Last month, we had the chance to visit LAIKA's impressively huge studios outside Portland, Oregon to go behind the scenes on their latest stop-motion animated adventure, "Kubo and the Two Strings." One of the few one-stop-shop animation studios in the industry, LAIKA takes its time between projects, because if there's one thing we learned, stop-motion (even when aided by computer-generated technology) takes a loooong time to complete (just a few seconds could take an animator an entire week).
While LAIKA's last film, "The Box Trolls," was set in an alternate, steampunk-themed Dickensian London called Cheesebridge, for "Kubo," they've crossed a continent (or two) and gone back a couple of centuries to depict a magical version of ancient Japan. Unlike "The Box Trolls" and "Coraline," "Kubo" is an original screenplay and the directorial debut of LAIKA CEO Travis Knight, who, in addition to producing, continued to animate on "Kubo."
The coming-of-age adventure follows 12-year-old Kubo, a hero character with the magical power to make origami come to life when he plays his shamisen (a traditional three-stringed Japanese instrument). A gifted storyteller, Kubo embarks on a life-or-death quest to uncover his family's ancient magical secrets and save his mother (and the universe) from the villainous Moon King (Ralph Fiennes) and Twin Sisters (Rooney Mara). Along the way, he teams up with two friends -- a maternal monkey (Charlize Theron) and a courageous samurai beetle (Matthew McConaughey) -- who aide him on his quest.
Here are 12 things we learned from the set of "Kubo and the Two Strings" (opening August 19th).1. It's inspired by Japanese film, art, and folklore.
The filmmakers were directly influenced by Japan, but the story is definitely set in a fictional ancient Japan. Still, great pains were taken to make sure certain cultural aspects were as accurate as possible. The production team studied aspects of Japanese history and design that influenced the film's story, style and setting. "I read a lot of history books and did a lot of research to try and immerse myself in a culture that wasn't at all familiar to me at the start," costume designer Deborah Cook told us. It was a big departure from the Dickens meets steampunk meets "Monty Python" world of "The Box Trolls": "This is completely different from our previous film," Knight says. "It was really exciting for our artists, because we always want to create new worlds."
2. It's a quest story.
Kubo lives isolated with his mom, but he goes into the village to tell his stories for a living. He has this magical ability to make his origami creations come to life for his popular story time (for which the villagers pay him a gratuity), but soon he realizes there's more magic in him his mom hasn't explained. After unknowingly waking an ancient, vengeful spirit, he must go forth to find a suit of armor that belonged to a father he's never known -- a legendary samurai. During his journey, he befriends two unique helpers who protect him (as he does them) in order to fulfill his mission. If that sounds familiar, it's because, like every fantasy hero, from Frodo to Harry to Luke, Kubo is on an epic quest that's the difference between life and death.3. The entire production incorporated woodworking and origami elements.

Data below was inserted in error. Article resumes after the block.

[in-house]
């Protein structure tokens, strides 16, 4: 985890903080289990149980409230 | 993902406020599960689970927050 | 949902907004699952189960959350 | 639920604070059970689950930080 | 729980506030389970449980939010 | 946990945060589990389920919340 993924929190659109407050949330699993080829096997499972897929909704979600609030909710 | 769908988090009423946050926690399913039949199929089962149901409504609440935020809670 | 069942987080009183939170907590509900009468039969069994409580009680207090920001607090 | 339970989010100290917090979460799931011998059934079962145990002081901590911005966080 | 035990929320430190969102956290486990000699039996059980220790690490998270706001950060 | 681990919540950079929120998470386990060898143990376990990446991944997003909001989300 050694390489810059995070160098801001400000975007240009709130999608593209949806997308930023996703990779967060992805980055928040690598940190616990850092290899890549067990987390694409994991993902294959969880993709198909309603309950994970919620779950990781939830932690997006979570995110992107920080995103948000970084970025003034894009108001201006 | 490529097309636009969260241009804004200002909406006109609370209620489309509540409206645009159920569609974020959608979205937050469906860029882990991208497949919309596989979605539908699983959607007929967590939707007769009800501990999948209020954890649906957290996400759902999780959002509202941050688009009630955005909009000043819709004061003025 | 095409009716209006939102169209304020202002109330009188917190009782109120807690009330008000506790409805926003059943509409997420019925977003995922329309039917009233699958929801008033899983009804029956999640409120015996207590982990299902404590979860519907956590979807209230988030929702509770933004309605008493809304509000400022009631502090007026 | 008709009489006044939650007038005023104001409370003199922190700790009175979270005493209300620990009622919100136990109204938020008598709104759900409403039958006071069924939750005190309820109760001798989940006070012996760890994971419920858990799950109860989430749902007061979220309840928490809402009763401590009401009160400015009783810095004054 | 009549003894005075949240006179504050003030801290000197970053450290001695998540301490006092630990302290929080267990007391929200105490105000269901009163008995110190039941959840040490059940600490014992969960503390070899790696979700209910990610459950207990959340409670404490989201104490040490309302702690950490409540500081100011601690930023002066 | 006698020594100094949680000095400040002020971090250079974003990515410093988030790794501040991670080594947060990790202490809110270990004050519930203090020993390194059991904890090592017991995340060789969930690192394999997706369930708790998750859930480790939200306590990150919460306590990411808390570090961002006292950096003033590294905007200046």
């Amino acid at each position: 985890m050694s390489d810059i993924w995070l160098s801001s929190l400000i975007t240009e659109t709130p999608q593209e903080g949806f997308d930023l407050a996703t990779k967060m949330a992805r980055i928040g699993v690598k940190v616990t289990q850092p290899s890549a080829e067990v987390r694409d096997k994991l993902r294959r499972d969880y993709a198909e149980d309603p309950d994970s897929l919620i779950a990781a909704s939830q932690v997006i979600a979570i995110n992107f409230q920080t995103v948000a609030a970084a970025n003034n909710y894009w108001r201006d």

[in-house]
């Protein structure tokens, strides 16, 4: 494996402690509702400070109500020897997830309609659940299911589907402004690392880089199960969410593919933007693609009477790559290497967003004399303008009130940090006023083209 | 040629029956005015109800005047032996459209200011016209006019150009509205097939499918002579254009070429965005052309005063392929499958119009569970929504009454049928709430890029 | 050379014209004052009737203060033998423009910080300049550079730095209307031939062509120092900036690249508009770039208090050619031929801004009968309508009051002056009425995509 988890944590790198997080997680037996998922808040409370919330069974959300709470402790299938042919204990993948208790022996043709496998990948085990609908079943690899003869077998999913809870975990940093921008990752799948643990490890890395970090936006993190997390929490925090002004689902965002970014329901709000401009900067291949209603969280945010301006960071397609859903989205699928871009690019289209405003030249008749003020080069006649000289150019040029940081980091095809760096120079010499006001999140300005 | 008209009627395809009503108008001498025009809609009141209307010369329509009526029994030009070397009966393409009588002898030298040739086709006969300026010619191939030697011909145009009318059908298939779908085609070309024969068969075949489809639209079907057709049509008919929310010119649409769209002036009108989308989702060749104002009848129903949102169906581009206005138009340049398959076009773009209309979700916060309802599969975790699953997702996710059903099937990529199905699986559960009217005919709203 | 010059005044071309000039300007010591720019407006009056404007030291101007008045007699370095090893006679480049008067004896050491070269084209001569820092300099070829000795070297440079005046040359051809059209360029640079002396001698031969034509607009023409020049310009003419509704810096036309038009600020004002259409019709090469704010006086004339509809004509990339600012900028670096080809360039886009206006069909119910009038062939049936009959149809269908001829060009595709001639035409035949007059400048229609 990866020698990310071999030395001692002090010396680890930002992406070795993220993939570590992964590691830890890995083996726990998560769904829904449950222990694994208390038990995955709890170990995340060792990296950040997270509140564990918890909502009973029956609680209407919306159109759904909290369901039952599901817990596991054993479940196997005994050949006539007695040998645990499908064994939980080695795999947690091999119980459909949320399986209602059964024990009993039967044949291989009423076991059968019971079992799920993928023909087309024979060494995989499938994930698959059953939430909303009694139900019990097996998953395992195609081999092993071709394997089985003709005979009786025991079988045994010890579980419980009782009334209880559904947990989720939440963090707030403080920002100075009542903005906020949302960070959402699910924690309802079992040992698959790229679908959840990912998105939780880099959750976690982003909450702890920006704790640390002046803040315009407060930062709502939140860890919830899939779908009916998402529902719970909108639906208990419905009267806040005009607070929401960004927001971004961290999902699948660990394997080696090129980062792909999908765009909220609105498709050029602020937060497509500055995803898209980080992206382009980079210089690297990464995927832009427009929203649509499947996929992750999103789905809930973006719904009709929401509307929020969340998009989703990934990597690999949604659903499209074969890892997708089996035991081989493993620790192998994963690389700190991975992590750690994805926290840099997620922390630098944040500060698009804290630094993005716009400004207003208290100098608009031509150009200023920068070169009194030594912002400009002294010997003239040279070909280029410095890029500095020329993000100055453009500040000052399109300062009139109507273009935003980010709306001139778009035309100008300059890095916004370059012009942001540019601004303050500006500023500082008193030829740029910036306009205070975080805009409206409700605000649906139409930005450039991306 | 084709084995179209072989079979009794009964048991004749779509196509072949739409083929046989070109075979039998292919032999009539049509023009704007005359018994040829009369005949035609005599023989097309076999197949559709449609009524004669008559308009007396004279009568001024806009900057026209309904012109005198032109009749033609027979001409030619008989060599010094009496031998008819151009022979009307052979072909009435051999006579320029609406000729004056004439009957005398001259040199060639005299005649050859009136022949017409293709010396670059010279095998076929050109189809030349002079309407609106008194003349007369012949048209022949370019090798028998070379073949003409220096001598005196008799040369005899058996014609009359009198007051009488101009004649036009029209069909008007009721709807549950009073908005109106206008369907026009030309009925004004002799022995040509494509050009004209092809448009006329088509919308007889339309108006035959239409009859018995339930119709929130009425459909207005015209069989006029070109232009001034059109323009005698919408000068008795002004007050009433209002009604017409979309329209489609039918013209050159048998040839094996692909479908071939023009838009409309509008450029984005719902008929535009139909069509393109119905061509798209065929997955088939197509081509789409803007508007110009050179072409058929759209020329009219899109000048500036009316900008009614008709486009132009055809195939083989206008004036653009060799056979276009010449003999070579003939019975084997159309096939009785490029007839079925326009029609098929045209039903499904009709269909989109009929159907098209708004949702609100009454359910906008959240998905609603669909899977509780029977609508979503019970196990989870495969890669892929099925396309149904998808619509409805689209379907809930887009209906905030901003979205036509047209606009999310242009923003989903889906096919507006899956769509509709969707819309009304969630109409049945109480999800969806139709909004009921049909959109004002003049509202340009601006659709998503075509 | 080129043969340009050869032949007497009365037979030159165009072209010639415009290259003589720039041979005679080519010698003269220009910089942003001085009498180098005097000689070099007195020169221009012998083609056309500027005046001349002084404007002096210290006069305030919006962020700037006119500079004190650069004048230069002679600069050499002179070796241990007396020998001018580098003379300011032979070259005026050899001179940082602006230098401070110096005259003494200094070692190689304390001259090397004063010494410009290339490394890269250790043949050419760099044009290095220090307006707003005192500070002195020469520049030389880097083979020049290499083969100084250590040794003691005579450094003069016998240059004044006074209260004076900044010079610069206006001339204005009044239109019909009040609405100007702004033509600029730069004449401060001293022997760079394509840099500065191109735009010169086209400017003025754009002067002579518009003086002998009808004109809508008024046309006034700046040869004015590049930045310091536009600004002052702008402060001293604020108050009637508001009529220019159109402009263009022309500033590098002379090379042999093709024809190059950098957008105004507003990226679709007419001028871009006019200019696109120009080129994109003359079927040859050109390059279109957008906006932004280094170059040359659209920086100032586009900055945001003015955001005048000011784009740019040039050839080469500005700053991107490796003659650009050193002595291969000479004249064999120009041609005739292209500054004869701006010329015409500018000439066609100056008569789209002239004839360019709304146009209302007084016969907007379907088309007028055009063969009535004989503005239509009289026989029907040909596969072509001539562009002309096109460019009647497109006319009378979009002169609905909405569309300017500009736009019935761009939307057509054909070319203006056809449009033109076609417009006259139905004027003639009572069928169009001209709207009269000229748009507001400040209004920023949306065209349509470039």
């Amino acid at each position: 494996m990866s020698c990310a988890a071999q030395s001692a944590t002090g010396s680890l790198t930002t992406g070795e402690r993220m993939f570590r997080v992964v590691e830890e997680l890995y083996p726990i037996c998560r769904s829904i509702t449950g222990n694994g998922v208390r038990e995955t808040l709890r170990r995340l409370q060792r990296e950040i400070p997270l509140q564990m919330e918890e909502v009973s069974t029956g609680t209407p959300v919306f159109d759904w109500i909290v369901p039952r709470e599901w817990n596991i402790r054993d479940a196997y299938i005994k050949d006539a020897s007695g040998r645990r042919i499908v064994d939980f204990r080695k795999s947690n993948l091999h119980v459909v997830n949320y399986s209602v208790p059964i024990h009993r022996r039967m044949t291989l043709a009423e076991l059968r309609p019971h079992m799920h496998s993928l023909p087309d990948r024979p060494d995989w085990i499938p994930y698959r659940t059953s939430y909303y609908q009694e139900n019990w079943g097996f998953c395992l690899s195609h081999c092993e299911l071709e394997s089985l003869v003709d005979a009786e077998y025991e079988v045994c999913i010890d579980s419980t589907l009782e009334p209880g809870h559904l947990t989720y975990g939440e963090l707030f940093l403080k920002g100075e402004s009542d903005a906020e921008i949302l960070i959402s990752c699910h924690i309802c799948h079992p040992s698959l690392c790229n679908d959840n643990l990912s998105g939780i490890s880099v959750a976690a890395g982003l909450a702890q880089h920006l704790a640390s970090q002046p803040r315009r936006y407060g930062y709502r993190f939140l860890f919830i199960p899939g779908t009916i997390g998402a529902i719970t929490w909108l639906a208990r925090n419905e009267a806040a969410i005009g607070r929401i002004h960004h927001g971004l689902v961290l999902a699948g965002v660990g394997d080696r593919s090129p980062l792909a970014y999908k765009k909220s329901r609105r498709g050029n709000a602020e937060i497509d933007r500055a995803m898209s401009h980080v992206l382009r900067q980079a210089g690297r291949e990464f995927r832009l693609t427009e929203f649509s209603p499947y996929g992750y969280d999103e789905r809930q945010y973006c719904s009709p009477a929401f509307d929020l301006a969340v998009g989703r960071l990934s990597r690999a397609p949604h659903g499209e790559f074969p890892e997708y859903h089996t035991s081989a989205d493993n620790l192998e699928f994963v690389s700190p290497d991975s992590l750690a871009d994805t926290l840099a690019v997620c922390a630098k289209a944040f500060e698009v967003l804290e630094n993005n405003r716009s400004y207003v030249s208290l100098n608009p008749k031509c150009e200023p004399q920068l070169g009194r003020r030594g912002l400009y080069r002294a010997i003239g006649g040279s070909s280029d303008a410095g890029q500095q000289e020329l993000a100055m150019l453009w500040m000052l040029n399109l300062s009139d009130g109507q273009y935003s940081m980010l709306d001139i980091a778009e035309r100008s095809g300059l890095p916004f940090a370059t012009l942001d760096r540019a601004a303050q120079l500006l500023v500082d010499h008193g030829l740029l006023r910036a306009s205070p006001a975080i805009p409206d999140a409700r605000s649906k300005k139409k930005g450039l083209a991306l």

The filmmakers used origami paper-folding and woodblock printing, particularly the work of 20th-century printmaker Kiyoshi Saitō, to tie the entire "Kubo" world together, whether it was a snowy tundra, the belly of a whale, a fortress, or a rural village. Taking cues from the artwork, the landscapes were unified with a simple natural color palette, stencils and paint to create a similar texture throughout the film. "You can see the mark-making woven throughout the film, and it gives the film it's own signature," says Knight. As for the origami, its use is most obvious in the costumes, which were inspired by the precise lines and creases used in traditional paper-folding. "We started playing around with paper to see how the fold language translated to costumes, like sleeves on Kubo's kimono," Cook explains. All the drapey parts of the costumes had precise creases and paper-looking lining.
4. Matthew McConaughey was cast because he's got the swagger and heart.
All right, all right, all right. If there's one thing McConaughey knows how to convey it's cool, not to mention courage under fire, laid-back humor, and a confident, sexy machismo. All of those character traits made him an ideal choice to play Beetle, and the filmmakers were thrilled he loved the script so much he read it to his kids and needed no convincing. The LAIKA folks have little trouble luring award-winning actors to their projects, and "Kubo" is no exception (Charlize Theron, Ralph Fiennes, Rooney Mara, etc.).5. Creating the puppets is a very involved process.
"Kubo" raised the bar for LAIKA's puppet lab. To build a stop-motion puppet, you start from a character's drawn concept design, studying the silhouettes in costume. But the most important aspect from the puppet-making perspective is developing the internal skeletons -- called armatures -- which are all designed in-house at LAIKA with wires, steel, and ball and socket joints, then topped with the hand-painted resin puppet. The puppet-fabricators need to know everything the character will do to make sure the puppet will move as its character is intended. The fully furred monkey, therefore, presented a significant challenge. "In stop-motion animation, the idea of hair or fur will make most animators run for the hills," explains Georgina Hayns, creative supervisor for puppet fabrication. Not only was Monkey furry, but she could fight, she got wet, she was ridden. "Monkey was the most intimidating puppet we've made." In a process that involved using a patented fake-fur body suit for the puppet and special "wet" or "action" versions of the puppets for particular scenes, LAIKA was able to step up their innovation game.